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Physiology and Molecular Biology of Plants

, Volume 24, Issue 3, pp 369–378 | Cite as

Selection and validation of reference genes for quantitative gene expression analyses in various tissues and seeds at different developmental stages in Bixa orellana L.

  • Viviane S. Moreira
  • Virgínia L. F. Soares
  • Raner J. S. Silva
  • Aurizangela O. Sousa
  • Wagner C. Otoni
  • Marcio G. C. Costa
Research Article

Abstract

Bixa orellana L., popularly known as annatto, produces several secondary metabolites of pharmaceutical and industrial interest, including bixin, whose molecular basis of biosynthesis remain to be determined. Gene expression analysis by quantitative real-time PCR (qPCR) is an important tool to advance such knowledge. However, correct interpretation of qPCR data requires the use of suitable reference genes in order to reduce experimental variations. In the present study, we have selected four different candidates for reference genes in B. orellana, coding for 40S ribosomal protein S9 (RPS9), histone H4 (H4), 60S ribosomal protein L38 (RPL38) and 18S ribosomal RNA (18SrRNA). Their expression stabilities in different tissues (e.g. flower buds, flowers, leaves and seeds at different developmental stages) were analyzed using five statistical tools (NormFinder, geNorm, BestKeeper, ΔCt method and RefFinder). The results indicated that RPL38 is the most stable gene in different tissues and stages of seed development and 18SrRNA is the most unstable among the analyzed genes. In order to validate the candidate reference genes, we have analyzed the relative expression of a target gene coding for carotenoid cleavage dioxygenase 1 (CCD1) using the stable RPL38 and the least stable gene, 18SrRNA, for normalization of the qPCR data. The results demonstrated significant differences in the interpretation of the CCD1 gene expression data, depending on the reference gene used, reinforcing the importance of the correct selection of reference genes for normalization.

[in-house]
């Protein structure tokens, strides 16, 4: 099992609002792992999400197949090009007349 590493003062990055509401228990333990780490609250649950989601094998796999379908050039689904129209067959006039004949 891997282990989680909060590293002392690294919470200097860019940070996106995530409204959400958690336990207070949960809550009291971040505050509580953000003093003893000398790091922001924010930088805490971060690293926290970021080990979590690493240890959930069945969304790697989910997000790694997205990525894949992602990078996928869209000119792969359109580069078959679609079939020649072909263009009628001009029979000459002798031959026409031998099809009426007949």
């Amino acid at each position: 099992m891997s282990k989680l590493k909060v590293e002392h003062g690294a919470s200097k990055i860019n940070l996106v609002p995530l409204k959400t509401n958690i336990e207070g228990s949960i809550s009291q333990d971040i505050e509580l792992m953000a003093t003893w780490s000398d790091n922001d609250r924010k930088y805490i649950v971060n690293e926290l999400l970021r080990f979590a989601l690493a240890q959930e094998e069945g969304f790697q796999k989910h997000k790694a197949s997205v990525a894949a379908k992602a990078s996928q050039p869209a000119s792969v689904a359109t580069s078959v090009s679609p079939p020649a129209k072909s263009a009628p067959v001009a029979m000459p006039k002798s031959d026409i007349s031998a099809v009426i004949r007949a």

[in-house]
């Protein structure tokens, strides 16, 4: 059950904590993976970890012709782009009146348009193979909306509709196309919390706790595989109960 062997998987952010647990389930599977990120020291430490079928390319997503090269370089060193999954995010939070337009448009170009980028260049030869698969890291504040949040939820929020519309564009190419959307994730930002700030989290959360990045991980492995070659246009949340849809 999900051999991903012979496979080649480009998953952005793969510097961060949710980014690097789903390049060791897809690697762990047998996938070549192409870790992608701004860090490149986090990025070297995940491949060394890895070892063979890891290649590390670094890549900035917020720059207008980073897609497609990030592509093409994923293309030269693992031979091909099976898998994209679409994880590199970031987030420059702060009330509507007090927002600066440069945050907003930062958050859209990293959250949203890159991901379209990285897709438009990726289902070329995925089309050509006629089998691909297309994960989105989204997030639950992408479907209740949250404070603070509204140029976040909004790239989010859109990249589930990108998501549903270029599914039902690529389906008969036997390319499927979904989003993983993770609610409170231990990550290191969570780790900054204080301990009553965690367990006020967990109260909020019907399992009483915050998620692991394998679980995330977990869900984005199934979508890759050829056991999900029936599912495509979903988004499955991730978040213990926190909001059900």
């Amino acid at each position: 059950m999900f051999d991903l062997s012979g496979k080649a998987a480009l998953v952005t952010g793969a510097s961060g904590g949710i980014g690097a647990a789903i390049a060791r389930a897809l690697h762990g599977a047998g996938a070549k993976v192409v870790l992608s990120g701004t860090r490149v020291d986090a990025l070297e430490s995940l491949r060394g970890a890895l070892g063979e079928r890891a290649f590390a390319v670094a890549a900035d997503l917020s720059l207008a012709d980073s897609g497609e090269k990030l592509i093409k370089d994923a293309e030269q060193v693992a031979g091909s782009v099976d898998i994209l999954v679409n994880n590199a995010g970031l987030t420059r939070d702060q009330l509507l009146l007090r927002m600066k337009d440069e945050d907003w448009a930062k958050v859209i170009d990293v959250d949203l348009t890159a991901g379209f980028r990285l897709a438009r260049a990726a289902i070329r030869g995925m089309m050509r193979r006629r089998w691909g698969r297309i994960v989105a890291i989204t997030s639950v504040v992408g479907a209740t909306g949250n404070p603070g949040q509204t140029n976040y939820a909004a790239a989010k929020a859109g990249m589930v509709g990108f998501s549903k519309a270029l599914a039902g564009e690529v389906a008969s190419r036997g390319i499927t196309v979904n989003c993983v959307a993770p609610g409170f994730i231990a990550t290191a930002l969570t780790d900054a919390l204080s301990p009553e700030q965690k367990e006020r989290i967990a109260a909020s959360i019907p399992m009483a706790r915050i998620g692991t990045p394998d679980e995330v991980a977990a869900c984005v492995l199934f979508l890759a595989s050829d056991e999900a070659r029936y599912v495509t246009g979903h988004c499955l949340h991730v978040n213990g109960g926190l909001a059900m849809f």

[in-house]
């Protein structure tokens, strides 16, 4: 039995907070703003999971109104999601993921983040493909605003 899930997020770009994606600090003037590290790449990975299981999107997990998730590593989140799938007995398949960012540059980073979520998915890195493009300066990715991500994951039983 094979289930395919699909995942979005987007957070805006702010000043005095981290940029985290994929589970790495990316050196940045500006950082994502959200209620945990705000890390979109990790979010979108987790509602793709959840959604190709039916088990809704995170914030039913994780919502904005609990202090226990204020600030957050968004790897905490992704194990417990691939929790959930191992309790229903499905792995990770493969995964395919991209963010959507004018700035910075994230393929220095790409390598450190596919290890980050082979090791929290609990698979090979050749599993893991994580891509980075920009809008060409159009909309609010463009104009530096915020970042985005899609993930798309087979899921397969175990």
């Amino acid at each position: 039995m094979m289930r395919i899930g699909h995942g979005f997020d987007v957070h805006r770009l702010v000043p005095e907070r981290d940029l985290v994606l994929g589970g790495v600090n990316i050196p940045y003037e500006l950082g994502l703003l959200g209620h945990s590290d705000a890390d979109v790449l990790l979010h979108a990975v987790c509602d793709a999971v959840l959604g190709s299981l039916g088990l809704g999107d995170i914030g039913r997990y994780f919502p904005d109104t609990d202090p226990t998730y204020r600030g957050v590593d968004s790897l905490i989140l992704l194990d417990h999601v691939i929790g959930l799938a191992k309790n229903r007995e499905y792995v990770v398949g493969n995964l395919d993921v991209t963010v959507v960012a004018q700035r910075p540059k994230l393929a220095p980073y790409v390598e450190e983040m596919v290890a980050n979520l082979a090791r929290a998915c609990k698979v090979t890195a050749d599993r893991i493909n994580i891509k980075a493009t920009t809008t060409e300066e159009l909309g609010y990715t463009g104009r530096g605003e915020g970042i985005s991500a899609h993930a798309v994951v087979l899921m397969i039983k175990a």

Keywords

Normalizer genes Endogenous genes Quantitative real time Stability Gene expression 

Notes

Acknowledgements

This work was supported by research grants from CNPq (Conselho Nacional de Desenvolvimento Científico e Tecnológico, Brasília, Brazil), CAPES (Coordenação de Aperfeiçoamento de Pessoal de Nível Superior, Brasília, Brazil) and UESC (Universidade Estadual de Santa Cruz, Ilhéus, Bahia, Brazil). We gratefully acknowledge the Ph.D. scholarship provided by CAPES Foundation to VSM.

Authors’ contributions

VSM conducted the experiments. VSM, VLFS, RJSS and AOS analyzed the data. VSM drafted the manuscript. VLFS, WCO and MGCC supported the project and designed the experiments. VLFS and MGCC revised the manuscript. All authors read and approved the manuscript.

Compliance with ethical standards

Conflict of interest

The authors declare that they have no competing interests.

Research involving human participants and/or animals

The authors declare that the present study does not involve any human participants and/or animals.

Informed consent

The authors declare that the present study does not involve any informed consent.

Supplementary material

12298_2018_528_MOESM1_ESM.docx (646 kb)
Supplementary material 1 (DOCX 645 kb)

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Copyright information

© Prof. H.S. Srivastava Foundation for Science and Society 2018

Authors and Affiliations

  • Viviane S. Moreira
    • 1
  • Virgínia L. F. Soares
    • 1
  • Raner J. S. Silva
    • 1
  • Aurizangela O. Sousa
    • 2
  • Wagner C. Otoni
    • 3
  • Marcio G. C. Costa
    • 1
  1. 1.Departamento de Ciências BiológicasUniversidade Estadual de Santa CruzIlhéusBrazil
  2. 2.Departamento de Tecnologia e Ciências SociaisUniversidade do Estado da BahiaJuazeiroBrazil
  3. 3.Departamento de Biologia VegetalUniversidade Federal de ViçosaViçosaBrazil

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